Minnesota Vikings (8-6) versus Washington; at Denver

Best case scenario NFC #5 seed

It’s likely that…The Vikings beat Washington and lose to Denver, securing the final NFC playoff spot. Behind Adrian Peterson, Minnesota has looked downright frightening throughout their current five-game winning streak. Included in that run were decisive wins against the Giants and Lions, which primed the Vikings for the playoff push they’re in the middle of. It’s tough to sustain that high level of play for an extended period of time. It’s possible the Vikings will sew up a playoff spot this week. Either way, a game in frosty Denver at Mile High against a bitter Broncos team will be a tall order for a young Vikings team.

New Orleans Saints (7-7) versus Philadelphia; at Chicago

Best case scenario NFC #6 seed

It’s likely that…The Saints will break even at 8-8 and end up on the outside looking in. Very rarely does a team start 0-4 and even sniff the playoffs, but that’s exactly what the Saints have done. However there is truly no room for error when trying to rebound from such a horrid first quarter, and the Saints erred big time two weeks ago. When the season is over, they’ll look back at the game they gave away against Tampa Bay as the death blow to their improbable turnaround.

New York Giants (9-5) at Buffalo; versus New England

Best case scenario NFC #5 seed

It’s likely that…The Giants will knock off Buffalo and clinch a playoff berth before using the Patriots game as a bye week to prepare for the playoffs. There has been endless debate in New York about whether or not the Giants should try to prevent history and load up the chambers for a war with the Patriots. While a full-strength Giants team could present a formidable challenge to the Patriots perfect season quest, it makes no sense. Preparing a team to advance in the playoffs is all that matters. Expect Tom Coughlin to follow that script.


San Diego Chargers (9-5) versus Denver; at Oakland

Best case scenario AFC #3 seed

It’s likely that...The Chargers take the #3 seed after rolling over Denver and Oakland. Lest we forget these are the same players that went 14-2 last year. Norv Turner may not be as good of a regular season coach as Marty Schottenheimer, but there’s no way he can be as bad of a playoff coach as his predecessor. If there’s one divisional round game I’m already looking ahead to, it’s Colts-Chargers. Remember, San Diego is the only team other than New England to beat the Colts this year, and they are playing much better football than they were when the two teams last met, in early November.

Pittsburgh Steelers (9-5) at St. Louis; at Baltimore

Best case scenario AFC #3 seed

It’s likely that…The Steelers recover from their lull, put Anthony Smith’s ludicrous and juvenile “guarantee” behind them and hold off the charging-Browns in the AFC North, which will give them the fourth seed and a home game in the first round of the playoffs. The Pittsburgh “Steel City” defense has let them down in both crucial facets of the game the last two weeks, against the Patriots and Jaguars. First they watched Tom Brady throw for 399 yards, then they got run over by Jacksonville’s rushing offense, which gained over 200 yards on the ground. Troy Polamalu will be key to the Steelers righting the ship defensively.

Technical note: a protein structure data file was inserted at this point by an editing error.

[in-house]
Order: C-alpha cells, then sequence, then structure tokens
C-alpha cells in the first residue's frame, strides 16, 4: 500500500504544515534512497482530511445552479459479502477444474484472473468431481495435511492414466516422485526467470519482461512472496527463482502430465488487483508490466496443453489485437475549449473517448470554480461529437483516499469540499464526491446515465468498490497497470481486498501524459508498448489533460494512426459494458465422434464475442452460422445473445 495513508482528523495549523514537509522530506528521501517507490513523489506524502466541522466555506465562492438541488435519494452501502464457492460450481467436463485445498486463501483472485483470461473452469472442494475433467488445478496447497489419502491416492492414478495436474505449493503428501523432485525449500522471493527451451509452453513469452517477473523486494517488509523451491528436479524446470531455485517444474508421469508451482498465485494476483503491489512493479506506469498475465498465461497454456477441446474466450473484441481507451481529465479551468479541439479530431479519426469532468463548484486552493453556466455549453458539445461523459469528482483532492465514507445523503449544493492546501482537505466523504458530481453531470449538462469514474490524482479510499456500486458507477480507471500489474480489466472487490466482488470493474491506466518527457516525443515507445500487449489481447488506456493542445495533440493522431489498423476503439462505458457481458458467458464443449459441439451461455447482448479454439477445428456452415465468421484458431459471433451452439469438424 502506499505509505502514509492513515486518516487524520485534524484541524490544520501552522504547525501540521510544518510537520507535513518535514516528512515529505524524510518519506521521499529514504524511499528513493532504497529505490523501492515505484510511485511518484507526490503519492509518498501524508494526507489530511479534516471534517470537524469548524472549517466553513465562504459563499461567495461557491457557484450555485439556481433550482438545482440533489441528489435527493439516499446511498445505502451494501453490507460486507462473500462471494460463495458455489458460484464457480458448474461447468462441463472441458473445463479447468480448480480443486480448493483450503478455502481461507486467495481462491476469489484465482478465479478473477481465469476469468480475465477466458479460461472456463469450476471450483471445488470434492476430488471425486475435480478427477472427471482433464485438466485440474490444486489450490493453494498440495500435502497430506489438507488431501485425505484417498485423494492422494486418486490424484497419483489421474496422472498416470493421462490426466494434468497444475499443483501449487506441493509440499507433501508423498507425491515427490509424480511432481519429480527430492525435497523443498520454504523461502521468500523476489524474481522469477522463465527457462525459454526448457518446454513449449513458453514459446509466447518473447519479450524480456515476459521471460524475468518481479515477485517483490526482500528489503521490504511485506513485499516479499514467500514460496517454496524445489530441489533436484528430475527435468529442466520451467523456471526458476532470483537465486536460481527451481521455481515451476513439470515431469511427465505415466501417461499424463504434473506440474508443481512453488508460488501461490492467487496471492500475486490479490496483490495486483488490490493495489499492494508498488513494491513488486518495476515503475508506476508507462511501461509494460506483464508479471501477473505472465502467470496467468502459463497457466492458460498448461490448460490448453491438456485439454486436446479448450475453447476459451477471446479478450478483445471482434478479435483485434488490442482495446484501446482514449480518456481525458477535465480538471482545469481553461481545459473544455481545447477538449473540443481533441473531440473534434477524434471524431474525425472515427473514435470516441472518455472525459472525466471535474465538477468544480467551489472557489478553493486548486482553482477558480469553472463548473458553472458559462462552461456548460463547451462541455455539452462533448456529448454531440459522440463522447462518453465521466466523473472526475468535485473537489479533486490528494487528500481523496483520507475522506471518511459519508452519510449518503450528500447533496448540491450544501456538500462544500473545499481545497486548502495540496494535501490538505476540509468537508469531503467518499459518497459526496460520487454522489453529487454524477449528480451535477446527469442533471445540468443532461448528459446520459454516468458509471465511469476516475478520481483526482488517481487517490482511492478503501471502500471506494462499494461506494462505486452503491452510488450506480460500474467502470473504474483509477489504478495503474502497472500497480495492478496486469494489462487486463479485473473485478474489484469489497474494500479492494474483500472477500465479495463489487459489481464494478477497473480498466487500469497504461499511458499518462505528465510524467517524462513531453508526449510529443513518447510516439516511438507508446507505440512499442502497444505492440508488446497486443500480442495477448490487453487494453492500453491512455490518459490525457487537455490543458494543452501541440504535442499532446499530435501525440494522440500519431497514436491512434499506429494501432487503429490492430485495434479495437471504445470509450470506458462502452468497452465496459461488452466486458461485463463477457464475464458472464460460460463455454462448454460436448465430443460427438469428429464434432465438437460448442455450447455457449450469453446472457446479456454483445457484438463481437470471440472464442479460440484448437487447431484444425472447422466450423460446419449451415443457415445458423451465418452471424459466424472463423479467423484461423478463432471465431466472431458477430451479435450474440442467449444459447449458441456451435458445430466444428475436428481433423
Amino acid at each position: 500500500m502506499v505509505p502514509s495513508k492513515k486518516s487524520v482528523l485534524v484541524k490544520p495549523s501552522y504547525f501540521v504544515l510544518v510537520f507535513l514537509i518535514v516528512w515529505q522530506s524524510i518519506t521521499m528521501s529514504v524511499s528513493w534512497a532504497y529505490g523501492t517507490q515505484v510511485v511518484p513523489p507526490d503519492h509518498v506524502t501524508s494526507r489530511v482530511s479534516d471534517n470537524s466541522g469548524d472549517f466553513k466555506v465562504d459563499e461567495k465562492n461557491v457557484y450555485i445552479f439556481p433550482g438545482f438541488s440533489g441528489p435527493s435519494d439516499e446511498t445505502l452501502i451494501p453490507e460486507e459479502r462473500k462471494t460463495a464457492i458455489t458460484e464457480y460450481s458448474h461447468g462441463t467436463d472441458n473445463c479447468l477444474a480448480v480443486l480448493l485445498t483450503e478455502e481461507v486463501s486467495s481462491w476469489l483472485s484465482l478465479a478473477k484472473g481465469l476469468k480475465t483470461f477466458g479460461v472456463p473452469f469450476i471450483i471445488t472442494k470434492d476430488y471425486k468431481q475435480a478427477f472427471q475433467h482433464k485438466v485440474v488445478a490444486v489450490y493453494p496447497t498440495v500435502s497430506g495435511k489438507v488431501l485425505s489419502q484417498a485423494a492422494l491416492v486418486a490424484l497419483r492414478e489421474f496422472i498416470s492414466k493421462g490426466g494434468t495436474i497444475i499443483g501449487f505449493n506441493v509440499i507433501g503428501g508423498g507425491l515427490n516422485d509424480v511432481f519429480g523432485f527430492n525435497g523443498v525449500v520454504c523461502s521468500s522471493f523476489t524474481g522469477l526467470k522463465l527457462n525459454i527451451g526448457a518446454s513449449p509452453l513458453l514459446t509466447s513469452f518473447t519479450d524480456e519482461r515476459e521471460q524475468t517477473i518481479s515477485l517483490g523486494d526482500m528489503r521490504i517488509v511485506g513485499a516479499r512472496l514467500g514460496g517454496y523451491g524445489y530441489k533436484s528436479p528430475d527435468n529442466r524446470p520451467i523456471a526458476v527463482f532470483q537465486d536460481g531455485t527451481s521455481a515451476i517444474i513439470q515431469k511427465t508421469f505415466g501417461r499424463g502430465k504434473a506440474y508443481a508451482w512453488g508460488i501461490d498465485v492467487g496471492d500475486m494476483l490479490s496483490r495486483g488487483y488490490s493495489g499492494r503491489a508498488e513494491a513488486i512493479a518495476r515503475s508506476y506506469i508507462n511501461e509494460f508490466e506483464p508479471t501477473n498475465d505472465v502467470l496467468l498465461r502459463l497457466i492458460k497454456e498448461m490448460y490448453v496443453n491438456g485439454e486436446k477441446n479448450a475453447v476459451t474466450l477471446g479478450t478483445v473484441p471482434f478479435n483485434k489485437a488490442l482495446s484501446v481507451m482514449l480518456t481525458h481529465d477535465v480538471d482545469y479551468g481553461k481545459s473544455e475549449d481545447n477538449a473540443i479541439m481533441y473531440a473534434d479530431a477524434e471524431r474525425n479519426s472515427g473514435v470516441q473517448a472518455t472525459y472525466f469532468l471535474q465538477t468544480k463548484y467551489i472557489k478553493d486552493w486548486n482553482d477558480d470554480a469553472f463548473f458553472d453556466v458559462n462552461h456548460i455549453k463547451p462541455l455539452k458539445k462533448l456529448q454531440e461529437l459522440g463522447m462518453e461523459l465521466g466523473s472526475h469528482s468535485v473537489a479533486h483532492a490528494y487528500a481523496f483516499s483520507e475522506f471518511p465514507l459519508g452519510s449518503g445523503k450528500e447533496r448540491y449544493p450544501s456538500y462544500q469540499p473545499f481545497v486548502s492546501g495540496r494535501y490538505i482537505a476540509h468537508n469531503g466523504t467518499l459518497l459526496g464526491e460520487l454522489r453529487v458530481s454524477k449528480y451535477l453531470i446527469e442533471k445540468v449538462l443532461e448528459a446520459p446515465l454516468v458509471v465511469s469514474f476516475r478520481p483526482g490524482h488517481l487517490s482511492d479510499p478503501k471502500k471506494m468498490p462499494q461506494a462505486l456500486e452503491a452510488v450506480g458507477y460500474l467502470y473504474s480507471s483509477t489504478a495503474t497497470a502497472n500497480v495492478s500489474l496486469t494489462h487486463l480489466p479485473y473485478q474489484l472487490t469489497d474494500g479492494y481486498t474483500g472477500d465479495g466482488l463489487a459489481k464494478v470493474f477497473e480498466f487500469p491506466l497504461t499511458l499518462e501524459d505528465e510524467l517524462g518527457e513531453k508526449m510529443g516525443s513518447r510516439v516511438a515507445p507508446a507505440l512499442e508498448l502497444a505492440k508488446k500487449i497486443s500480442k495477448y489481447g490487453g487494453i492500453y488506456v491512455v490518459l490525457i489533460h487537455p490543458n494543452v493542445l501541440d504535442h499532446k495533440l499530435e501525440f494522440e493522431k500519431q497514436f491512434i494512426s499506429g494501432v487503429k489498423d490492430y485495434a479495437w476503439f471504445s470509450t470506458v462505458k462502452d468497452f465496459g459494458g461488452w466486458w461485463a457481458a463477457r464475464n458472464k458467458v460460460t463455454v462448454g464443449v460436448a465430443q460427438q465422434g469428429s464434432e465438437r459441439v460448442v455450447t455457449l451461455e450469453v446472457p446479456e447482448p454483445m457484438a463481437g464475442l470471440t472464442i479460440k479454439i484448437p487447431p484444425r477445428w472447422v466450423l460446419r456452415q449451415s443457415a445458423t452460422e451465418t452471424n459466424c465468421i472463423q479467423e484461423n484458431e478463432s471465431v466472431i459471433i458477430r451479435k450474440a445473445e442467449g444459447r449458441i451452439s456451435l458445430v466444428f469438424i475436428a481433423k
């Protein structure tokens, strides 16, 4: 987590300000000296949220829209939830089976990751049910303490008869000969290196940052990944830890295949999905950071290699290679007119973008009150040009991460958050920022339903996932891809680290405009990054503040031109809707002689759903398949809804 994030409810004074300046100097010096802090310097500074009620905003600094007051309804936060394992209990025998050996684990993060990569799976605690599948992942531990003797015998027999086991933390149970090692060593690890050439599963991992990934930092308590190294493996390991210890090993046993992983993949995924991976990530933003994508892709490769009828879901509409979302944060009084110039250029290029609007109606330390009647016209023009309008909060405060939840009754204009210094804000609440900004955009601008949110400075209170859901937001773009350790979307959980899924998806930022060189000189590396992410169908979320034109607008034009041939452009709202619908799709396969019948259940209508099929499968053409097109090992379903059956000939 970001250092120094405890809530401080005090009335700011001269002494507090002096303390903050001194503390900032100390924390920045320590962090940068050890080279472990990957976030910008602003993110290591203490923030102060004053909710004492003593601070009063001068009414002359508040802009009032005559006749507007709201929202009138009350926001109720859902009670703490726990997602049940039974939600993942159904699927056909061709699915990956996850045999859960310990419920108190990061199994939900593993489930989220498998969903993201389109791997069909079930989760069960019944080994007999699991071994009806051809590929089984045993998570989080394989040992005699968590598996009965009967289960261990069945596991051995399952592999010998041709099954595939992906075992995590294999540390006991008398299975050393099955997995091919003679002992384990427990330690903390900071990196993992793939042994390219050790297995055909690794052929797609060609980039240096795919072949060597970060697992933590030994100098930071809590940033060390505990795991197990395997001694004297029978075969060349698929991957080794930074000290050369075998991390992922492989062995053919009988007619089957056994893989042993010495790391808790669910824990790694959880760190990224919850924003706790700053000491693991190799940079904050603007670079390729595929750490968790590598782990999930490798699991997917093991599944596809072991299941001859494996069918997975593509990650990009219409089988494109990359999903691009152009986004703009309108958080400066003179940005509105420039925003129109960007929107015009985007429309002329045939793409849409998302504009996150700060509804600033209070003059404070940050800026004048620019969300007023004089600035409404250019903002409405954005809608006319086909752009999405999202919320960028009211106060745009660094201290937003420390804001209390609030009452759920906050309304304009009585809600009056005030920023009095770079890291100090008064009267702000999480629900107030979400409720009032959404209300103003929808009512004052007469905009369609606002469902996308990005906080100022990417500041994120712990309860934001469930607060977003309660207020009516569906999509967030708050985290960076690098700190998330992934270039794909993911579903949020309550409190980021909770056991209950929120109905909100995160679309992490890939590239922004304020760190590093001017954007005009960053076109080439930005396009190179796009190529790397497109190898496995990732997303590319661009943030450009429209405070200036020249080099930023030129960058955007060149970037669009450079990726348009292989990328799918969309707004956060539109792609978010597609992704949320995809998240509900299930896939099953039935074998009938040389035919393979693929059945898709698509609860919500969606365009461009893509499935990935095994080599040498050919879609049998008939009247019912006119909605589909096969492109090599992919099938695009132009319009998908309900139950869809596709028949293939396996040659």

Cleveland Browns (9-5) at Cincinnati; versus San Francisco

Best case scenario AFC #3 seed

It’s likely that…The Browns wrap up the final AFC playoff spot with a win against the 49ers. If they hadn’t lost twice to the Steelers, Cleveland would be controlling its own destiny in the AFC North. Regardless, it’s been a special season for Romeo Crennel and Derek Anderson in the city that rocks. It’s appearing more and more unlikely that the Browns and Steelers will meet for a third time in the wild card round, but if that ends up being the case, an old rivalry could really heat up.

Jacksonville Jaguars (10-4) versus Oakland; at Houston

Best case scenario AFC #5 seed

It’s likely that…The Jaguars will again be a 12-win wild card team because they’re in a division with the Colts. Most recently, in 2005, the Jags won 12 games (more than each wild card team) and were forced to go on the road to New England in the first round because of the Colts. Even on the road they will be a tough out, as they proved with their win in Pittsburgh last week. Fred Taylor is the most under-appreciated running back of the last decade and David Garrard runs as efficient an offense as there is in the league.

Tennessee Titans (8-6) versus NY Jets; at Indianapolis

Best case scenario AFC #6 seed

It’s likely that…Like last year, the Titans will end up being the AFC team with too little too late. Like the Saints, Tennessee committed the cardinal sin in the NFL by blowing a playoff-like game late in the season. Against San Diego, the Titans had a chance to kill the clock and secure a victory, but failed. Now, unless they win out and get some help, they too will be scorning an opportunity lost.